The Housing Secretary Robert Jenrick has said it is time to re-think the planning system 'from first principles' following reports that the government is considering the introduction of US-style zonal planning in the UK.
The announcement came a week after there were cross-sector calls for a design quality unit for England. It is time for Government to set up a Design Quality Unit for England to drive up the quality of urban development in England, says a consortium of organisations comprising the Academy of Urbanism, Civic Voice, CPRE, Design Council, Place Alliance, Trees & Design Action Group, UCL and Urban Design Group.
We have been systematically failing to deliver good quality urban design across England for decades, particularly in our new residential environments, there is now an opportunity for the Government to show real leadership and ambition to help turn the tide
The Unit should build on the work of the Building Better, Building Beautiful Commission (BBBBC), say the group.
In its report Delivering Urban Quality, Time to Get Serious, the consortium explains that it will be difficult to deliver the BBBBC’s proposals 'without a determined and public effort' by the government, which should harness the knowledge and commitment of the built environment sector.
Says Place Alliance, a member of the consortium: 'There is a direct and indisputable link between the quality of places and their place value, or how they enable users to sustain healthy, socially rich, economically productive lifestyles that minimise environmental impact.
'As the UK looks to strengthen its global position whilst levelling up at home, it will be ever more important that the quality of our urban environments enables us to compete for international talent and investment whilst enhancing the everyday well-being and quality of life for all.'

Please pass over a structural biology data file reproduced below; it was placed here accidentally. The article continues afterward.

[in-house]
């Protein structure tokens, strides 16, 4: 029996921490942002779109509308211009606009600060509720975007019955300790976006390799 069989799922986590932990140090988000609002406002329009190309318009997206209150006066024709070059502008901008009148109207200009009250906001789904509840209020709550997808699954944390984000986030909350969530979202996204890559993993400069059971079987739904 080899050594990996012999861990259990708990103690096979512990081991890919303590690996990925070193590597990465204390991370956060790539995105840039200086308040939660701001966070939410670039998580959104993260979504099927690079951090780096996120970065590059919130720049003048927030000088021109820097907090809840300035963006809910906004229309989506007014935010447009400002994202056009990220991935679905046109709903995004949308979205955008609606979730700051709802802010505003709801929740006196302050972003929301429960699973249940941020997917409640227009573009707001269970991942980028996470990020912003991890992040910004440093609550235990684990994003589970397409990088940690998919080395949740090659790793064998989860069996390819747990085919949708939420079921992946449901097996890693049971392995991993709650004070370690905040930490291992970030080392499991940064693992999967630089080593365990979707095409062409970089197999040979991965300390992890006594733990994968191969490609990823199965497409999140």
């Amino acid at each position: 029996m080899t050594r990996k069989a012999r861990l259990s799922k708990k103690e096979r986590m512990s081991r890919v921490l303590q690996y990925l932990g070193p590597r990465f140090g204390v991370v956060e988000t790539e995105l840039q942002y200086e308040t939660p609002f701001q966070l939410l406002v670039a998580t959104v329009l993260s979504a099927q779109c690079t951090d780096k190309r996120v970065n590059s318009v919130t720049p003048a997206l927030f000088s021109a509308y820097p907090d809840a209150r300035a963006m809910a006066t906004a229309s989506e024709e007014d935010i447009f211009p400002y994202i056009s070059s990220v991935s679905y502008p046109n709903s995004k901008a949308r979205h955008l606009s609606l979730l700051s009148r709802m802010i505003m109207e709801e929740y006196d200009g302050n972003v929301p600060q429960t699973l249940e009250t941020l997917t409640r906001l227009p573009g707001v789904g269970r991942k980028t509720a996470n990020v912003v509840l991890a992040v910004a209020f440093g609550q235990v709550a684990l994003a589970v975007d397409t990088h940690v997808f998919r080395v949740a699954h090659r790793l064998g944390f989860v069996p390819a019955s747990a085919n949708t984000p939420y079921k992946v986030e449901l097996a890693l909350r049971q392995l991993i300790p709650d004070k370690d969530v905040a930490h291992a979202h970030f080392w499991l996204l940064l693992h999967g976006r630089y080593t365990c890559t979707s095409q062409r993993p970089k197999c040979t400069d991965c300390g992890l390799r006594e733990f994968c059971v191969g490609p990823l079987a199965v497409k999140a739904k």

There was an overwhelming concern that greater attention should be given nationally to raising the quality of design, and strong support for the idea of a Design Quality Unit (DQU) to help drive that ambition. Many questions were raised about the exact form a DQU might take, and only a very small minority view (less than 1% of the comments received) expressed reservations over the proposition.
Government support required: The attitude and support of Central Government was highlighted as crucial to the prospects for a DQU. Several expressed major doubts about the present administration’s willingness to set up a new arm’s length body. This needs a cross-Government commitment.
Housebuilder allies required: It was observed that developers held a lot of the power in the development process, but that their current business model often discouraged good design. At the same time some developers are producing good design and Housebuilders should be engaged in a DQU. A DQU could help to improve the skills of developers and engage them in a discussion about the value of good design.